Resurrecting America’s Great Old Diners

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Resurrecting America’s Great Old Diners

Resurrecting America's Great Old Diners

The Hi-Lo Diner has lived in more U.S. cities than most of its patrons. Made in 1957 in a New Jersey warehouse owned by an Italian immigrant, this classic diner—then called the Venus Diner—lived for half a century outside Pittsburgh before going dark in 2009. Vacant but full of potential, the diner lay fallow for years.

Now, the old Venus Diner has reopened in Minneapolis, more than 800 miles away. Along with its new home, it’s gotten a facelift, a new name (the Hi-Lo Diner, shorthand for two nearby neighborhoods), and a bit of TLC from a history buff who’s devoted his life to rehabilitating old greasy spoons.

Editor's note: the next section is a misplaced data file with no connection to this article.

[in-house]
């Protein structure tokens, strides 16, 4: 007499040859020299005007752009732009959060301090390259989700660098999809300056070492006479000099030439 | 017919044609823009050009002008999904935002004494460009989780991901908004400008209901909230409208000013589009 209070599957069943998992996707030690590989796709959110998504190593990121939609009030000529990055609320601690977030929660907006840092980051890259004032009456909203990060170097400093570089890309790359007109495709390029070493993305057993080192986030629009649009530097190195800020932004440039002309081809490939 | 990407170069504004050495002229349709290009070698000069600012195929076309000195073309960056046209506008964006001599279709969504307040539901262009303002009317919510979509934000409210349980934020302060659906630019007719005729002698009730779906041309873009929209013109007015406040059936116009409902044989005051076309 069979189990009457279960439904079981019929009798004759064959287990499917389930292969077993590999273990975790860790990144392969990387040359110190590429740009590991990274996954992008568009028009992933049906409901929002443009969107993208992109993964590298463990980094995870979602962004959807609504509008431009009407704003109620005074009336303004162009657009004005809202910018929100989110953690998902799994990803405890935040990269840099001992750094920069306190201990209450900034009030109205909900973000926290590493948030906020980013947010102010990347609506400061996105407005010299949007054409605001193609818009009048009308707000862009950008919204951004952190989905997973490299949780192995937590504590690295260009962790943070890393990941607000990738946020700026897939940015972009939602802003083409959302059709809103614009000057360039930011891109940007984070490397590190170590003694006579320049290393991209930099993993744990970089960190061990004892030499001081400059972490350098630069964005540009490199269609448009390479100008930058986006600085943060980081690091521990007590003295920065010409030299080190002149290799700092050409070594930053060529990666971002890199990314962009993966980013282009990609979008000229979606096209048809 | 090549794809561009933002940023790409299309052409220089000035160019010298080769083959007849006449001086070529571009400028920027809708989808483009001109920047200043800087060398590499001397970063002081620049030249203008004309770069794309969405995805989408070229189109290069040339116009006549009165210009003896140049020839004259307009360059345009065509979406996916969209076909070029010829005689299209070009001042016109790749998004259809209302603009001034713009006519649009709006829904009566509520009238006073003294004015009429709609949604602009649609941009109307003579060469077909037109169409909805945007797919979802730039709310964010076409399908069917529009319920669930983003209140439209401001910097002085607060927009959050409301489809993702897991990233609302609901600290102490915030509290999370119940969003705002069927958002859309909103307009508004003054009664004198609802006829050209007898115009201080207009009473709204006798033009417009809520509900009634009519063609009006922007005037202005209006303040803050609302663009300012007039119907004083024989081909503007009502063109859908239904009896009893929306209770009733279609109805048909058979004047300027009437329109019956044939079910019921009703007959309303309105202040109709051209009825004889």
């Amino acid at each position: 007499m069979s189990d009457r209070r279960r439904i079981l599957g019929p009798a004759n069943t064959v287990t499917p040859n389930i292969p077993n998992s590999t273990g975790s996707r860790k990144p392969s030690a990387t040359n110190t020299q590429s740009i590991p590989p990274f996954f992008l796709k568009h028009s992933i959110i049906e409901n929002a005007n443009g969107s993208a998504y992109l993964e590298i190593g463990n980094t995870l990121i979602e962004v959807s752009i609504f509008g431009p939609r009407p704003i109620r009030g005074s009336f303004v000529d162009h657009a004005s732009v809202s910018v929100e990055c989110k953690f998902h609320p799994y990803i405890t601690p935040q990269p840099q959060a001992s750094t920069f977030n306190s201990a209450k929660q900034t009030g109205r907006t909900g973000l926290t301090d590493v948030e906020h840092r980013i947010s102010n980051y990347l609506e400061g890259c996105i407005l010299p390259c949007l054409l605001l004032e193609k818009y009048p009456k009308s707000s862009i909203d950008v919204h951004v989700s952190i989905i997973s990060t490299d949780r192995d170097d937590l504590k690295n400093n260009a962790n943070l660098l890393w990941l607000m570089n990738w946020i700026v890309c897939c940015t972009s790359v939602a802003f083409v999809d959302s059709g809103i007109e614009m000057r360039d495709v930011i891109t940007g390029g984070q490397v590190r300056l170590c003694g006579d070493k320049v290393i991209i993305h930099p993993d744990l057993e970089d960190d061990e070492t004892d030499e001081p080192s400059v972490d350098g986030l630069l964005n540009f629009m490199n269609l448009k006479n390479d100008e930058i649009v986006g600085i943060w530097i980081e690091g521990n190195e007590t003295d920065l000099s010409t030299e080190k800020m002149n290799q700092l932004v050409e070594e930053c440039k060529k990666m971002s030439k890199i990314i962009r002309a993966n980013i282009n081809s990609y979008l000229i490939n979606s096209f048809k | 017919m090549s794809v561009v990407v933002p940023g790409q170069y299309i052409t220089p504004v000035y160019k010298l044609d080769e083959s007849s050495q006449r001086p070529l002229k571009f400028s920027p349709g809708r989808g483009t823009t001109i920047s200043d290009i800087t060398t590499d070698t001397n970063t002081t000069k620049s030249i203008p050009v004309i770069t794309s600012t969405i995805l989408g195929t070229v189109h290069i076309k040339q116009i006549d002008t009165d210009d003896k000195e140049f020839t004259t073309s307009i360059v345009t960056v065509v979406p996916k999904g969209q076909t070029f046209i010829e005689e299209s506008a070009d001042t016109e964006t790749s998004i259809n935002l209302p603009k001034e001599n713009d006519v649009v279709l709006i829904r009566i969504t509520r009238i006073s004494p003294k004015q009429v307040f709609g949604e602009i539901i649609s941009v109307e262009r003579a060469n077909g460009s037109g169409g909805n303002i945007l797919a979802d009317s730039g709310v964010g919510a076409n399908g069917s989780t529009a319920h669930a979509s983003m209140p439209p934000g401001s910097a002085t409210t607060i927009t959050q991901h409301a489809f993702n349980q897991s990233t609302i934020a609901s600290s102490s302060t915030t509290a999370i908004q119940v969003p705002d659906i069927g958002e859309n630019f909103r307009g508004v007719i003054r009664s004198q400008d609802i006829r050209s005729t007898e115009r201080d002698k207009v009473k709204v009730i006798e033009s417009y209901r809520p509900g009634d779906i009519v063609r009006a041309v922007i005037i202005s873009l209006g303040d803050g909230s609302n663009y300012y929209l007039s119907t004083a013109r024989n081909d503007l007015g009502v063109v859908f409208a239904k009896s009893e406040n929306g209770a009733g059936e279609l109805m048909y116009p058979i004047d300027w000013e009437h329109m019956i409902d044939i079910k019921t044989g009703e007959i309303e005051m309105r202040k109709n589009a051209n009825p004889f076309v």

Over the past three decades, Steve Harwin, who owns Diversified Diners in Akron, Ohio, has refurbished and tricked out old diners and turned them over to new owners who want to give them new lives. Harwin, who hates corporations and chain restaurants, has devoted himself to the retro local restaurant instead; he’s completely restored around 20 diners, devoting between seven months to two years per project.

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